Data and information used for this brief come from a number of sources. The first is a study of Australia’s top 50 WSAs over a one-week period (July 19–26 2019). The second is a study of 103 news and current affairs stories from Sydney Today over a one-month period in July 2019. The third is a number of interviews with editors and managers of four media companies over the period of February 2019 to October 2021. Finally, general information about Australia’s Chinese-language media readership and their preferred platform comes from two surveys conducted in September 2018 and February 2019. The first survey, with 646 participants, addressed the media access and usage patterns of Mandarin-speaking migrants from the PRC, while the second, with 927 participants, focused on the media and news access and consumption habits and preferred platforms or sources of the same cohort. Both were conducted through ‘convenience sampling’ – participants were recruited largely via social media platforms, primarily WeChat and Facebook. The majority of respondents were Australian permanent residents or naturalised Australian citizens (over 90 percent in survey one, and over 67 percent in survey two); most of them (over 85 percent) had an undergraduate degree or higher, and most (over 70 percent) were working.

Wanning Sun is a Professor of Media and Communication Studies at the University of Technology Sydney. A fellow of Australian Academy of the Humanities since 2016, she is currently a member of the Australian Research Council (ARC) College of Experts (2020-2022). Author of a major report, Chinese-language media in Australia: Developments, challenges and opportunities (2016), Wanning has led an ARC Discovery Project, ‘Chinese-language digital/social media in Australia: Rethinking soft power’.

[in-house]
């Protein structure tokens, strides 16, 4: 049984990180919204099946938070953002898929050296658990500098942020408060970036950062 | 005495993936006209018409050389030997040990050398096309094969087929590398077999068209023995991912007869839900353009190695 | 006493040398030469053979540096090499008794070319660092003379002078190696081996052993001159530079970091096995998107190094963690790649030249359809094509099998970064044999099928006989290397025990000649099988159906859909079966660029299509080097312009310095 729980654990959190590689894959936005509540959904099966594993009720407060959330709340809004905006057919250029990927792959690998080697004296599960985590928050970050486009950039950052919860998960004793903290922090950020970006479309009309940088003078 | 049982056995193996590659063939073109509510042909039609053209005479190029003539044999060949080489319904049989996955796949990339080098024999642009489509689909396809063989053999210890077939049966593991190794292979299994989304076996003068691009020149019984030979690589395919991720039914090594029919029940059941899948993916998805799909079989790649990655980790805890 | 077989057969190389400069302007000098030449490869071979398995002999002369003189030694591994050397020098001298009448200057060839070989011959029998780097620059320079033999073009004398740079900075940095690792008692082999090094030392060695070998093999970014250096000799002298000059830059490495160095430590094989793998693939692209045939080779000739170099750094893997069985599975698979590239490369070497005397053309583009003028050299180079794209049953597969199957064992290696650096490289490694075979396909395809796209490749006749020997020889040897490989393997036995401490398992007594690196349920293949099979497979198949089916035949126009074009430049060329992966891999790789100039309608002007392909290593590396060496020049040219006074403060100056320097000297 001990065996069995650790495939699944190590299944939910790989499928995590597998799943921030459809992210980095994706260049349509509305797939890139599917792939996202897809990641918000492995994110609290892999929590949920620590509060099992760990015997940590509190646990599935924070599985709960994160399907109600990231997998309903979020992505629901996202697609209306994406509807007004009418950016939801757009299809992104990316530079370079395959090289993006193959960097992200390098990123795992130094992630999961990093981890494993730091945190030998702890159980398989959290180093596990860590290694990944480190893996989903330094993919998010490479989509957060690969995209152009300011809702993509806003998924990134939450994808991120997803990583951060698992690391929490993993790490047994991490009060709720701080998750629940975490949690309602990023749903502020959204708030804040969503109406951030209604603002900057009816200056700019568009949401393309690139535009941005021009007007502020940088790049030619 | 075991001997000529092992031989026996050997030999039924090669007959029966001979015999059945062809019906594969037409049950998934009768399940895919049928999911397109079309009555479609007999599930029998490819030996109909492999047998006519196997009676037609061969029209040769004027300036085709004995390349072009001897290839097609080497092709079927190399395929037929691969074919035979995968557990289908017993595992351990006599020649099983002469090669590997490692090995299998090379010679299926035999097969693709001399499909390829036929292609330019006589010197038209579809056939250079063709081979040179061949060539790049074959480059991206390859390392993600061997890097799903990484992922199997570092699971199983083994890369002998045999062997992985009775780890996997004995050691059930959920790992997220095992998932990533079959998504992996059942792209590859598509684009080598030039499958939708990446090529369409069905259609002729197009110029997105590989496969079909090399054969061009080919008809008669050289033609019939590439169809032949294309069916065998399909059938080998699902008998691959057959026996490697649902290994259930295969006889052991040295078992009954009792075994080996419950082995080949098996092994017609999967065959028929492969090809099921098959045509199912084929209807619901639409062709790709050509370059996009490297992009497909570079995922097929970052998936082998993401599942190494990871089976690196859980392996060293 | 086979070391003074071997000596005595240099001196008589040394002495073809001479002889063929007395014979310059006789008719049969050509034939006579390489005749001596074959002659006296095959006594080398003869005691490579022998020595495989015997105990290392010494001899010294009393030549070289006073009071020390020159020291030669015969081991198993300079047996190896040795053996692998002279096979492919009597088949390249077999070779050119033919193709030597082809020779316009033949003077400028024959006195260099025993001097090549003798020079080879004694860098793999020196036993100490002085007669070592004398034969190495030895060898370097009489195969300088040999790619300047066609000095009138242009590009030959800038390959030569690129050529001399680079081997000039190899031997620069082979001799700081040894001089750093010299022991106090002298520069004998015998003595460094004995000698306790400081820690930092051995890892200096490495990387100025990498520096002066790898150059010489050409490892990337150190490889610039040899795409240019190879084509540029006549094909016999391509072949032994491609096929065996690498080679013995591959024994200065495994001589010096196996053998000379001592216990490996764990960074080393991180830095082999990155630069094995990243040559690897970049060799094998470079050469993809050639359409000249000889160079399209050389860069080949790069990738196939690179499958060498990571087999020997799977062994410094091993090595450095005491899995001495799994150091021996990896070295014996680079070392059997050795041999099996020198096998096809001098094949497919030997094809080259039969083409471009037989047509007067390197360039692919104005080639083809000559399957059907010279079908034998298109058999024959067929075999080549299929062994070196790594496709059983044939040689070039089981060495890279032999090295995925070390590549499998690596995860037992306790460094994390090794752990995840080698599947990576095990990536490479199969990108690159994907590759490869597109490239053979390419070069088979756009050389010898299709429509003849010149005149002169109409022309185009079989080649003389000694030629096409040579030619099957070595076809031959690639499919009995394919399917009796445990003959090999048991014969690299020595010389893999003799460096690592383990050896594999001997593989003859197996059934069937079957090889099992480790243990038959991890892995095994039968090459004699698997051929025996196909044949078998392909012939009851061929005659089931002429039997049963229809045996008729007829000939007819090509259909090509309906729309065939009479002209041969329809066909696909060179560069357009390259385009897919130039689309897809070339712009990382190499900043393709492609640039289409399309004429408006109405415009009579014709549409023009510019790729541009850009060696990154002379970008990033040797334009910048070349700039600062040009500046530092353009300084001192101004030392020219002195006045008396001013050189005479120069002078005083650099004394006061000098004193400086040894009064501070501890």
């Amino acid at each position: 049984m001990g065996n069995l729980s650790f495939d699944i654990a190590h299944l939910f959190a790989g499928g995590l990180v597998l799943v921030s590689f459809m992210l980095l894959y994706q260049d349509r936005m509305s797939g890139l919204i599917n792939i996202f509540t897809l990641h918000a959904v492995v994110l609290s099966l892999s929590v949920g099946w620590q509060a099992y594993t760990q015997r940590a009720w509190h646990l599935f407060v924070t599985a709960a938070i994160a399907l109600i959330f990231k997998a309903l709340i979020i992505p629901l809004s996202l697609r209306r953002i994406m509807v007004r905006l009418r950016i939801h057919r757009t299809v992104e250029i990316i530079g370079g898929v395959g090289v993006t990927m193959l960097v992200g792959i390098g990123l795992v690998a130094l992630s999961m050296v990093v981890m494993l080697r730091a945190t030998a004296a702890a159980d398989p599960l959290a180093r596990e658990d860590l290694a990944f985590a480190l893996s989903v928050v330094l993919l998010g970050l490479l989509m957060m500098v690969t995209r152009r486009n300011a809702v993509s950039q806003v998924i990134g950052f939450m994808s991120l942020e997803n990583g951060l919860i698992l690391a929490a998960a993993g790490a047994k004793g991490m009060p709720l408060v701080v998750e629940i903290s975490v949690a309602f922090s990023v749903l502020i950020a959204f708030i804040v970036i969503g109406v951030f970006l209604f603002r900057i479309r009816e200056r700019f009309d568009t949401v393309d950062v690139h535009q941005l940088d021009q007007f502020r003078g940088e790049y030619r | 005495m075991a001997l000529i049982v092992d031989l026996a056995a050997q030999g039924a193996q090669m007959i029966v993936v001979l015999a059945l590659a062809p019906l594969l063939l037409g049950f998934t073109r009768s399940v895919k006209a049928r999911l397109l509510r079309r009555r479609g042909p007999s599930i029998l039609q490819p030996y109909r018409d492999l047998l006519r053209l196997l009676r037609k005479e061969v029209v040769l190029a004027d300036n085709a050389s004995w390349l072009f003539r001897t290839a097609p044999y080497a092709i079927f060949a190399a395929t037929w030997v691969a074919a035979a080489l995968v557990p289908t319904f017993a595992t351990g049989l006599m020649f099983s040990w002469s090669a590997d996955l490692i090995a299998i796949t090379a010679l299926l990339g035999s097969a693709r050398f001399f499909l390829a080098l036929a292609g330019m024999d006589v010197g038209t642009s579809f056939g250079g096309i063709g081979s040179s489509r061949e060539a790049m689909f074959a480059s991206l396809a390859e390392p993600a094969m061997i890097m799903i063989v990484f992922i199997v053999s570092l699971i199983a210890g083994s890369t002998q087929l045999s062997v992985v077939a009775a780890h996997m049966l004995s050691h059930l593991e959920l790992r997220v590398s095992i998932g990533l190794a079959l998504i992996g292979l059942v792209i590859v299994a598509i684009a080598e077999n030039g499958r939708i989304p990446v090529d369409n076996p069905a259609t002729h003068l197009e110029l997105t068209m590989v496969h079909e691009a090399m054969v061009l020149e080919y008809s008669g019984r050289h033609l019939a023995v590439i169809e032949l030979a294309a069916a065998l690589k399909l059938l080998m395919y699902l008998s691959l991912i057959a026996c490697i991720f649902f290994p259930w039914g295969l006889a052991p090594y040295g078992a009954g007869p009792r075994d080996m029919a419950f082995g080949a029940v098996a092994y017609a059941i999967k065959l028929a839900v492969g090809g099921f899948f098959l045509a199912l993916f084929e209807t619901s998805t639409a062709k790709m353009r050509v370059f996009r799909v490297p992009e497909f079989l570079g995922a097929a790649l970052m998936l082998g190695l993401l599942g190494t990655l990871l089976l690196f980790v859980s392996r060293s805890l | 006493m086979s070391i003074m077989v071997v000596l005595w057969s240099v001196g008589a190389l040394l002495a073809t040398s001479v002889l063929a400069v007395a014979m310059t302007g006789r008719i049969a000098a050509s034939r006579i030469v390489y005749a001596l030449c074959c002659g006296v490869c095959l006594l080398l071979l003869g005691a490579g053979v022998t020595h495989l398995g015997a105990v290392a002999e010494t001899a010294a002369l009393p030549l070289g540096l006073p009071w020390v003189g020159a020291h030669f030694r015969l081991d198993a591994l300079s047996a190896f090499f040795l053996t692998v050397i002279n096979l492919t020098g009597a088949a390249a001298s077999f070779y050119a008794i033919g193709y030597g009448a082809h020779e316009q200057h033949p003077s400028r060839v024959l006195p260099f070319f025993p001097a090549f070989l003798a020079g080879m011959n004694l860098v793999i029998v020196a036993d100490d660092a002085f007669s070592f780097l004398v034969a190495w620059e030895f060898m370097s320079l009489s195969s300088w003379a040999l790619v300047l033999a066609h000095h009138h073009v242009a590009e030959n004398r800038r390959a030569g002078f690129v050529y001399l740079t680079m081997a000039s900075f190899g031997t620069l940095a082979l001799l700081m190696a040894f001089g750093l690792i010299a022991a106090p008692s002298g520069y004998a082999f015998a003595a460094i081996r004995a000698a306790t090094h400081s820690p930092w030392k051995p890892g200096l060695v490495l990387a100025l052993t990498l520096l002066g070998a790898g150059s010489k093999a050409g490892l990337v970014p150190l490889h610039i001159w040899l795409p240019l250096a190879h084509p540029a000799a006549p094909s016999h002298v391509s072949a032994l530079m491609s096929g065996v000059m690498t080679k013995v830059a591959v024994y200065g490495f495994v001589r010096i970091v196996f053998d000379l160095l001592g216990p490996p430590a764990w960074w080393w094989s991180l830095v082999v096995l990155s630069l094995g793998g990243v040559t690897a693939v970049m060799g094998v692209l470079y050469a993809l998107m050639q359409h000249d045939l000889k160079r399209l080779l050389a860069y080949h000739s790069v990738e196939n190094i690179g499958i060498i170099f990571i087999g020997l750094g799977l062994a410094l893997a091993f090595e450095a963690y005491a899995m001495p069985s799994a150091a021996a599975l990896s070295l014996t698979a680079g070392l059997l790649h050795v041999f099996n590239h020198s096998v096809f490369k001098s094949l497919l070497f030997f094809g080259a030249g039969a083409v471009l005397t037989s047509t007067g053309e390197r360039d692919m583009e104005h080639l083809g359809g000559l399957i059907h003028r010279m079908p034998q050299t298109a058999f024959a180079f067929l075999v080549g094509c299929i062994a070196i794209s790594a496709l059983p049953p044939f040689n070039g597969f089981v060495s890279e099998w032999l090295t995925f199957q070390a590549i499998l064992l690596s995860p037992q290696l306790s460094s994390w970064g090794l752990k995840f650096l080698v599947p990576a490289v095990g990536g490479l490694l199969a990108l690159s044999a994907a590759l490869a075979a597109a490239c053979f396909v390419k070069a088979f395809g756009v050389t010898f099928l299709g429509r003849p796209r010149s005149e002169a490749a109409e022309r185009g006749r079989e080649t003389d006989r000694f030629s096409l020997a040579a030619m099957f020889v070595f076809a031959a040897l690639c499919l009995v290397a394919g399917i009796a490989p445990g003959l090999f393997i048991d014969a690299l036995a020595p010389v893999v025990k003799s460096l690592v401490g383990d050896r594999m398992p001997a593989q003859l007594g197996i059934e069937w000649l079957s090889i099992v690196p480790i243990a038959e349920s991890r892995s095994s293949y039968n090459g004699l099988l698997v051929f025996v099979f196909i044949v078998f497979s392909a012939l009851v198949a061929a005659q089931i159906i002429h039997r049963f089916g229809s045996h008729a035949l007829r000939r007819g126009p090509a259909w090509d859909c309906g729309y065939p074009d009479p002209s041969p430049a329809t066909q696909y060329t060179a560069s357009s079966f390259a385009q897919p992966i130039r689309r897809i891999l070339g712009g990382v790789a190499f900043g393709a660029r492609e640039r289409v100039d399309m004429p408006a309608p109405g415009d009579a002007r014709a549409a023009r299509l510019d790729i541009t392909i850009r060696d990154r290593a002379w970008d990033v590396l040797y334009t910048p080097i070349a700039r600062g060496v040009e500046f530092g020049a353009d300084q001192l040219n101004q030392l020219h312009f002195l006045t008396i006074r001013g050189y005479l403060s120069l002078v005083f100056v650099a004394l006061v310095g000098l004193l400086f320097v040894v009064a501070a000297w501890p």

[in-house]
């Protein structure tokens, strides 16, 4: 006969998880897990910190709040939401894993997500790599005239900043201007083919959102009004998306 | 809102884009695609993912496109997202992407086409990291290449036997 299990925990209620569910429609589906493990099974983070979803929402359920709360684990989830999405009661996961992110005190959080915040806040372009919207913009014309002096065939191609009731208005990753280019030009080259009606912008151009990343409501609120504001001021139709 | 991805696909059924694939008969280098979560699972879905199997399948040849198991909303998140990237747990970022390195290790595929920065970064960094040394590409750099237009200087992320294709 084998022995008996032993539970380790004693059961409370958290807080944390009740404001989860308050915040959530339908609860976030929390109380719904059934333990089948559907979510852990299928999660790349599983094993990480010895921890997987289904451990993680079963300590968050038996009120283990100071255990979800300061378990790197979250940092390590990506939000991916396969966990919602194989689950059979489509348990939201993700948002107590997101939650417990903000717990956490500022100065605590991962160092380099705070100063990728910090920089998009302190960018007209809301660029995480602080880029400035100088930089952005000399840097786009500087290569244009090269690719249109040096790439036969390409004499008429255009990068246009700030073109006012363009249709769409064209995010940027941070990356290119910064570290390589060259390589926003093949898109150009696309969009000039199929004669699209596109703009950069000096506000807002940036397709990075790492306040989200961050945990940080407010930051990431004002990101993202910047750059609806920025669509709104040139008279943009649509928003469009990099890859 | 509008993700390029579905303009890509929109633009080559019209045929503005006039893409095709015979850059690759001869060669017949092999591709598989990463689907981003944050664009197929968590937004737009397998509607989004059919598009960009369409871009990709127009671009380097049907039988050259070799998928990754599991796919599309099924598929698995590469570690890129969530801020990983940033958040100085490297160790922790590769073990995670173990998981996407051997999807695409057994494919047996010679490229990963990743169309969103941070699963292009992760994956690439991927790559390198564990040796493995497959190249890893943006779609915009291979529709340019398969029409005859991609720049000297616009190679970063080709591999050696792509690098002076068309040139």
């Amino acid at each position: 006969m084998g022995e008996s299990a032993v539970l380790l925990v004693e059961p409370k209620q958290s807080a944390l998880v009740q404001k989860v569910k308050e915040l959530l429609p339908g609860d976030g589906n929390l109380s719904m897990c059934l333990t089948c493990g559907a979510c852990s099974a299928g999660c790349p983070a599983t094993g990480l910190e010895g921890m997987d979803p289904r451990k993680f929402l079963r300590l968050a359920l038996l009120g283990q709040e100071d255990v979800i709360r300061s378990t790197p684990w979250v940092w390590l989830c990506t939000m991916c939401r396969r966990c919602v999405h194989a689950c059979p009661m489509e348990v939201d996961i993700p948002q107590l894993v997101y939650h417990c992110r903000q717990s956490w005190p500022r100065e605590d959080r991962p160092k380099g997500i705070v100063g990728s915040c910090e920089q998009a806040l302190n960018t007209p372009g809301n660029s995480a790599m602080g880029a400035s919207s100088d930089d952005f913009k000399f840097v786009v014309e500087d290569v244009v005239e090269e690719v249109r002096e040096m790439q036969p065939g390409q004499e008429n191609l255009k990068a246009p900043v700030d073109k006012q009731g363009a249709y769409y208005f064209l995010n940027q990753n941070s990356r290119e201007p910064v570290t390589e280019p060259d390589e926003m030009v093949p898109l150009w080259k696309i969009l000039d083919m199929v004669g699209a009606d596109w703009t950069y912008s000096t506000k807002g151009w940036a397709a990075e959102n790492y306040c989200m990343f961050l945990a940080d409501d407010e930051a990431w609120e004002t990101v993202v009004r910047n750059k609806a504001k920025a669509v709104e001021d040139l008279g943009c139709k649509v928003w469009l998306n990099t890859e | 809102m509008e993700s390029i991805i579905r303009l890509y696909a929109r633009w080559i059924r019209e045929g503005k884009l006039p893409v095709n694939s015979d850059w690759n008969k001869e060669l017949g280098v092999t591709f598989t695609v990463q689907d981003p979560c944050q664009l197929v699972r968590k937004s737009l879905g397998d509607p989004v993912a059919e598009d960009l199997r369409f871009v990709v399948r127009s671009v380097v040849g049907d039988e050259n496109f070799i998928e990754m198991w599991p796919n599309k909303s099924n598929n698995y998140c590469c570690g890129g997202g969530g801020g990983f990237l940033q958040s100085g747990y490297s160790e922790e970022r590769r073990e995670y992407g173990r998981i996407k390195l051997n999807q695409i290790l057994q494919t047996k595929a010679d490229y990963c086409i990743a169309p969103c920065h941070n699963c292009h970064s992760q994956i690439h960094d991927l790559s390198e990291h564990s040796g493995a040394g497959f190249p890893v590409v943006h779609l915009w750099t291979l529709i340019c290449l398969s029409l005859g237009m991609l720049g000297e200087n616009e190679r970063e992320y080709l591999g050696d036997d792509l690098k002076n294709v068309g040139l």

[1] Brief 1. ‘Why apps are a game changer for Chinese-language media in Australia’, October 20 2021, Australia-China Relations Institute, University of Technology Sydney <>.

[2] Wanning Sun, Chinese-language media in Australia: Developments challenges and opportunities, Australia-China Relations Institute, University of Technology Sydney, September 8 2016 <>.

[3] See, e.g., Jeffrey Knockel and Ruohong Xiong, ‘(Can’t) picture this 2: An analysis of WeChat’s realtime image filtering in chats’, Citizen Lab, July 15 2019 <>; and Jason Q. Ng, ‘Politics, rumors, and ambiguity: Tracking censorship on WeChat’s public accounts platform’, Citizen Lab, July 20 2015 <>. For the most up-to-date and detailed rules and regulations of WeChat use for individual users, see Tencent’s ‘Standards of Weixin account usage’ <>.

[4] See Cyberspace Administration of China, ‘Stipulations on the management of internet news service permits’, May 22 2017 <>; Cyberspace Administration of China, ‘Provisions for the administration of internet news information services’, May 2 2017 <>; and Tencent, ‘WeChat personal account usage specifications’ <>.

[5] The list of top 50 WSAs relies on the ranking list from AoWeiBang <>, which specialises in data collection about Australian-based WSAs (2019).

[6] Project Syndicate,’Minxin Pei says more’, interview, August 26 2019 <>. .

[7] These interviews took place over the period of 2019-2021. The majority of these interviews were conducted on the condition of anonymity, hence names and other identifying details have not been included.

[8] Fiona Martin and Timothy Dwyer, Sharing News Online: Commentary Cultures and Social Media News Ecologies (Palgrave Macmillan, 2019).

[9] This is most clearly demonstrated in the three-part investigation, ‘The power of Falun Gong’, on ABC Radio National’s Background Briefing, particularly part 3 on how it is connected with some Chinese-language media outlets in Australia <>, and in this article about the newspaper The Epoch Times, also published in Australia: Simone van Zuylen-Wood, ‘Mega-land’s favourite newspaper: How The Epoch Times became a pro-Trump propaganda machine in an age of plague and insurrection’, The Atlantic, January 13 2021  <>.